I do appreciate the clarification of how terms are used in academia. What department of the Academy are you teaching in?


John --
While critical theory's sweep across the academy was welcome, in my opinion, one of its excesses is precisely the promotion of "text" (and "representation") over other aspects of human experience. Hence my touchiness over the still-regnant conceptual habit of saying "discourse" and meaning "everything". This is not "literalism", it is a conscious effort at judicious care about the terms we use.


Oh, and I teach in the qualitative or humanistic social sciences, anthropology specifically.


Thanks, Thomas. That explains why the social constructionist lingo was not particular helpful. I have this same issue (dogma v. praxis) teaching in the religious studies department, particularly when dealing with the history of protestant scholarship on other religions, which tended to privilege scriptural and philosophical works as the definitive expressions of religious identity.

In this particular case, I am more concerned about the nature of the report produced by the 'outsider' or 'native' ... an issue too closely tied to the nature of the audience and their categories/language to avoid the idea of discourse communities in my way of approaching things.

Leaving this aside for the moment, and returning to the basic context of the game researcher's work in online environments: When focusing on practice to "read the discursive representations you encounter while doing field research constantly against changing levels of intimacy", do you foresee problems arising from the limitations imposed by the interface, or the heterogeneity of the cultural/social identity of the gamer populace?

On the one hand, forms of intimacy and social expression are imposed by the game designer's provision for interaction (chat channels, emotes, blacklists, etc...)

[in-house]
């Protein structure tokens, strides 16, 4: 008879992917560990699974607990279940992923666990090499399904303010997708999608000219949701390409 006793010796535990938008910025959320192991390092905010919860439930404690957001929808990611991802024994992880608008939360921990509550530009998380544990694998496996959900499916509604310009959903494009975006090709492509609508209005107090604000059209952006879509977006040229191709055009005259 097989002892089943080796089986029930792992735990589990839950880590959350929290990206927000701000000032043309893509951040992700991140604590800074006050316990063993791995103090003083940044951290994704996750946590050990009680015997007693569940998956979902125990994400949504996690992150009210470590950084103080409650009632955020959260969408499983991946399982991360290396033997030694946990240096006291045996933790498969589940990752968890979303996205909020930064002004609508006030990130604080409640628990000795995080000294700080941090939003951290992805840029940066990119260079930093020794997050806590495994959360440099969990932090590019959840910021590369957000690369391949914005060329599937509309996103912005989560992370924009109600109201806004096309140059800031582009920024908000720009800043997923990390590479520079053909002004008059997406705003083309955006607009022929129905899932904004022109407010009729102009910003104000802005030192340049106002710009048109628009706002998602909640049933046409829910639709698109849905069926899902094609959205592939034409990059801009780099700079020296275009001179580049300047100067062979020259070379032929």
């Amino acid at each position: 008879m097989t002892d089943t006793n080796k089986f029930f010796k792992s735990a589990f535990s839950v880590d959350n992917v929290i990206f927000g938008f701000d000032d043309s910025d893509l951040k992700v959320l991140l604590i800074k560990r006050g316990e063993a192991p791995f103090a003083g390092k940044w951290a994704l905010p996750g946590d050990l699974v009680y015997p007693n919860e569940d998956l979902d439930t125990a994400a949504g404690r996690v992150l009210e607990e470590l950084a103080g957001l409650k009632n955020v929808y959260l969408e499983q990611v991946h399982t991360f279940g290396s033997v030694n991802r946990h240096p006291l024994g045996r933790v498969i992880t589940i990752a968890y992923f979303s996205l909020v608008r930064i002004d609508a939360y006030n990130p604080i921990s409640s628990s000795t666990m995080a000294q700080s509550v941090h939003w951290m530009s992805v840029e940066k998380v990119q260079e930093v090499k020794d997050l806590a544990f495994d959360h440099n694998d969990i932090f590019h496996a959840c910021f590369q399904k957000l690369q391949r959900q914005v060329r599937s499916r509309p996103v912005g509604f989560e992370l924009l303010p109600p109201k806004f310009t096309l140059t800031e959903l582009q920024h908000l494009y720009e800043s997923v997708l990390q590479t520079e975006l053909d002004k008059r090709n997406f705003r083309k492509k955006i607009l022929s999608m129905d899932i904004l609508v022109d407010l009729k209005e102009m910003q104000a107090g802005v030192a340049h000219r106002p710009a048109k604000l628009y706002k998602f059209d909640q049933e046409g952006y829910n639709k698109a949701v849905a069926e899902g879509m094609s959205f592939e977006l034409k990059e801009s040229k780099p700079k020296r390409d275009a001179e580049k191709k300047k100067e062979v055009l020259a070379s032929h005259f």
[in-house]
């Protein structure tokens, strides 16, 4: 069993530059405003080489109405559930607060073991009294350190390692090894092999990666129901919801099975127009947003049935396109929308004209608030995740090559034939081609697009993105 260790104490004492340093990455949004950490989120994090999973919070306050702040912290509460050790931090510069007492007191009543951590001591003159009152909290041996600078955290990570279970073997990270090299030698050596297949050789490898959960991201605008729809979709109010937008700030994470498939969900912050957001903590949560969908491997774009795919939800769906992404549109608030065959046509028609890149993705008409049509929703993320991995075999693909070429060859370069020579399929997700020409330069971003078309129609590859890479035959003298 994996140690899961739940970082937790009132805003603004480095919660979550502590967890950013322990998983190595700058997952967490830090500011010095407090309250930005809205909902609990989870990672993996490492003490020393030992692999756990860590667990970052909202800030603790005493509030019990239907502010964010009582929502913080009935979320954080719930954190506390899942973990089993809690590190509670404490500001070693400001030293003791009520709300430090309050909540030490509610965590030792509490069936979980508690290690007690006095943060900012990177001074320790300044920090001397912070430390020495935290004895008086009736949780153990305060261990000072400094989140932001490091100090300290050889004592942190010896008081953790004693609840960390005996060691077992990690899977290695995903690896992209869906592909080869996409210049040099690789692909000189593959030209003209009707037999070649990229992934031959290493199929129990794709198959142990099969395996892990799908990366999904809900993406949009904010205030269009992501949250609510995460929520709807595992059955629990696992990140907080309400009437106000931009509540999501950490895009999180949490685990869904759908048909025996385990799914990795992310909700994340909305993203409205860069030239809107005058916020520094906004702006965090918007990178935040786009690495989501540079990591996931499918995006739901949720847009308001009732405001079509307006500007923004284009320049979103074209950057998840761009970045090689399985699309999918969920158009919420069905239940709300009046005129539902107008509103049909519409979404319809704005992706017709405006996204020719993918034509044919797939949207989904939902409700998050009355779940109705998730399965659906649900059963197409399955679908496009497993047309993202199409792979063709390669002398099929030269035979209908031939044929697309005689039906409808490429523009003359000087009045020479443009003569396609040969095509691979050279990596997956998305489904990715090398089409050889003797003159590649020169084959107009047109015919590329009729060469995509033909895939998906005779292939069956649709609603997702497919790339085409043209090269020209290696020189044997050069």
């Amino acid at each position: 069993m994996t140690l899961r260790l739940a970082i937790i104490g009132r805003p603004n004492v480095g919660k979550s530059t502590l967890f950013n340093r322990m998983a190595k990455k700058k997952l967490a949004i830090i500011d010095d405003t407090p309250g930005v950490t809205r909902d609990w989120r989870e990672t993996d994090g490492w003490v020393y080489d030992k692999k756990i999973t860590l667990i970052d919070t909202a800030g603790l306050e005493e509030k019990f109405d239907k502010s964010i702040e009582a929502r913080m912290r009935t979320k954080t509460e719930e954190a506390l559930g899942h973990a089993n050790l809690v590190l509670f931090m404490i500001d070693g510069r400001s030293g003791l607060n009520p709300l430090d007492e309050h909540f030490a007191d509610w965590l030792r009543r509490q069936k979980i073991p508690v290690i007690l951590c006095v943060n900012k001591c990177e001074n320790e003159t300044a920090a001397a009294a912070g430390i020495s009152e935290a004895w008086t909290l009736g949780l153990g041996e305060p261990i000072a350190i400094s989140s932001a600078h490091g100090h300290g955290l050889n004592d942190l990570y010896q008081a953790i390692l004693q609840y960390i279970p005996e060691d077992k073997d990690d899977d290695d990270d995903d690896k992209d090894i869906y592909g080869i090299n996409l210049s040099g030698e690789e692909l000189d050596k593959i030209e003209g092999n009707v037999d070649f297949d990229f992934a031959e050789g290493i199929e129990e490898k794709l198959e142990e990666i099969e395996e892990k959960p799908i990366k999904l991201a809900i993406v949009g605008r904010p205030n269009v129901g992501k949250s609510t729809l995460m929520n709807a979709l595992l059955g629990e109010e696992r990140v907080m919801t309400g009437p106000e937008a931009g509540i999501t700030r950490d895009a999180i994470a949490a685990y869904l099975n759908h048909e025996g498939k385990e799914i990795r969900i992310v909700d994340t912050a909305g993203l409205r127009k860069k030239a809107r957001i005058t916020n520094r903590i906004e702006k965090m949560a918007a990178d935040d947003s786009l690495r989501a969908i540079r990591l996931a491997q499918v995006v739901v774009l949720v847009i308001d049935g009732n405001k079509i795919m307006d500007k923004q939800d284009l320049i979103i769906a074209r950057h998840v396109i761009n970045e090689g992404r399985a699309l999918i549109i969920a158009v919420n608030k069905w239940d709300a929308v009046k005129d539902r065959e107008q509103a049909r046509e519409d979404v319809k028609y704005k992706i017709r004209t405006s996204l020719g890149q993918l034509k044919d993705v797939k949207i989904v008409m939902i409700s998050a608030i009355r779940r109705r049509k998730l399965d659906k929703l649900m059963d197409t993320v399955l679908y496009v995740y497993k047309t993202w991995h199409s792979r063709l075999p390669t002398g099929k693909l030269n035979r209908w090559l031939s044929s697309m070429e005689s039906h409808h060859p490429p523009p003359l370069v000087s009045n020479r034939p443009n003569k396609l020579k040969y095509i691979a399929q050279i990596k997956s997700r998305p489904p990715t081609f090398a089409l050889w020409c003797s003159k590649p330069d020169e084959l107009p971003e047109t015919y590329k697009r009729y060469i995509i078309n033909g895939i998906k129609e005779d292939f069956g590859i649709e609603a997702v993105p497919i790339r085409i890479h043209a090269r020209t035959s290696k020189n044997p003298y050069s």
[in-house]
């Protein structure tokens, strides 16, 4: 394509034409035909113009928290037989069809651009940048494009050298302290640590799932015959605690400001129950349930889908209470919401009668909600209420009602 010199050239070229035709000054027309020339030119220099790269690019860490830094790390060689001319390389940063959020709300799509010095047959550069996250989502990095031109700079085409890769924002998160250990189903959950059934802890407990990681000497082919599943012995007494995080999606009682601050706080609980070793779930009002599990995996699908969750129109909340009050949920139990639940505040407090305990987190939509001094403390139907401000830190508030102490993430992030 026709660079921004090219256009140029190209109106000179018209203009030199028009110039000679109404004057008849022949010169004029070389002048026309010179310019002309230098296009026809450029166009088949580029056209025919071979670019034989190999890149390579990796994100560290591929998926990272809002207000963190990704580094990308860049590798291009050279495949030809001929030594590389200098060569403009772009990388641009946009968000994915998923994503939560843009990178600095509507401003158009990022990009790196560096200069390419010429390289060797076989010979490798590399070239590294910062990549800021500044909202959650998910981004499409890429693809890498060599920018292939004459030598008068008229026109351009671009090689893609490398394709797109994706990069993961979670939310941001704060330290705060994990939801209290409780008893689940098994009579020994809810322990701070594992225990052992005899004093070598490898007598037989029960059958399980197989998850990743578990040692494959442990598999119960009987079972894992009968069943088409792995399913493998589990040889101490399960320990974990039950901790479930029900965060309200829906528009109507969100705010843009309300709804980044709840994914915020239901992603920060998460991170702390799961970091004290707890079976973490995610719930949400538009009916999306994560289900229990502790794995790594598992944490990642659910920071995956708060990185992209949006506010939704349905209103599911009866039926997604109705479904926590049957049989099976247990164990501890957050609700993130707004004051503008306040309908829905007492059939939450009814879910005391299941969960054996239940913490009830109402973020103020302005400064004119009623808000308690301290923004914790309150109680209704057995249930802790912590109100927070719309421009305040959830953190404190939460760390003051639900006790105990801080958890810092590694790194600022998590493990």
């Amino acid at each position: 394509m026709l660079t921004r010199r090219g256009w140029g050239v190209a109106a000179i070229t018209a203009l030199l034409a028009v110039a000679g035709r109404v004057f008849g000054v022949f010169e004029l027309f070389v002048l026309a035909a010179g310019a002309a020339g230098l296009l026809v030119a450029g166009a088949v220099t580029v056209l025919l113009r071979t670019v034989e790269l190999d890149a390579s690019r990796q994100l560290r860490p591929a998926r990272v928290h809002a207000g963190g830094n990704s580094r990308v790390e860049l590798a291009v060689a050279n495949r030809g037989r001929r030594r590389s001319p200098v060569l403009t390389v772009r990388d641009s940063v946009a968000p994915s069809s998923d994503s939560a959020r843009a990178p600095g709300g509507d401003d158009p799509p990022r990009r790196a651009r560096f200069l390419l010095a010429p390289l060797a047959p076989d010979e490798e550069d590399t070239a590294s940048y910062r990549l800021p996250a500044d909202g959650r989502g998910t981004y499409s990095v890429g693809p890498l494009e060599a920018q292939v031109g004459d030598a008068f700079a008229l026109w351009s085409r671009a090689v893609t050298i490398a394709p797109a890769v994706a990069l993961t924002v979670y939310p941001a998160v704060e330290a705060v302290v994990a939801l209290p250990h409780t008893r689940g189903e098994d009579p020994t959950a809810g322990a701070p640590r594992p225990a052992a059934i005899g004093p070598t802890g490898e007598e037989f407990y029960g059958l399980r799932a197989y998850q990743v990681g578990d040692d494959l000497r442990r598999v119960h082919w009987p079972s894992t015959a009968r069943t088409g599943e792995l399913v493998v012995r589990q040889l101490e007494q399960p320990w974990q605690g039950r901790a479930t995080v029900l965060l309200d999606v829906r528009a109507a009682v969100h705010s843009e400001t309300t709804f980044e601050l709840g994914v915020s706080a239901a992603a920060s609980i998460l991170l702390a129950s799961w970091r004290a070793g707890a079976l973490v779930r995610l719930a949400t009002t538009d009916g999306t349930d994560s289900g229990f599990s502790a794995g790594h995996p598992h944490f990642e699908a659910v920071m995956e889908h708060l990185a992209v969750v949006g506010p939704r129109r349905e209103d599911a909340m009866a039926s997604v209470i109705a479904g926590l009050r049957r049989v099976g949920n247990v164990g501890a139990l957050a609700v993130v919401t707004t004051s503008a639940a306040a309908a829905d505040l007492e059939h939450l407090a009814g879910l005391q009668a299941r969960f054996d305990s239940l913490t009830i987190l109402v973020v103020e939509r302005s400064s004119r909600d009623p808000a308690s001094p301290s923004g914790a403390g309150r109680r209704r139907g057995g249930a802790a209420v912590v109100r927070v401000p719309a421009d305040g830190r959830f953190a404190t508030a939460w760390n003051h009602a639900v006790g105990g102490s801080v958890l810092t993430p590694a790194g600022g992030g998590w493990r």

On the other, the game itself is not a source of secondary socialization, it does not provide any unifying normative basis to replace the gamers' learned values about markers of intimacy.

In the game I play, there is an ongoing argument between many japanese and north american players about examining other players' equipment, The NA crowd enjoys showing off their gear, the japanese side of the argument considers it obnoxious to /check someone's equipment. The /check function of the game, on the english client, sends the message "So-and-so examines you.", In the Japanese client, the message translates something like "So-and-so stares at you intently."

Generally speaking, the two cultural groups also create parties differently. The NA stereotype is to have an open ended party wherein people stay for as long as they are able, and are replaced as needed from the pool of people looking for a group. The Japanese stereotype is to form a party of six people who all agree to grind experience for a set amount of time, everyone stays the entire time, and then the party disbands completely, even if certain individual could continue, they return to the city and form a new party.

This is leaving aside the other cultural communities in the game, and differences within these two groups.

These two factors, the hardwired potential of the game interface, and the different cultural approachs to teamwork and respect, have caused some problems for everyone in the FFXI environment. How do you properly use practice to 'read the discursive representations' when there is interference from the game design, and the gamer's themselves come from diverse communities?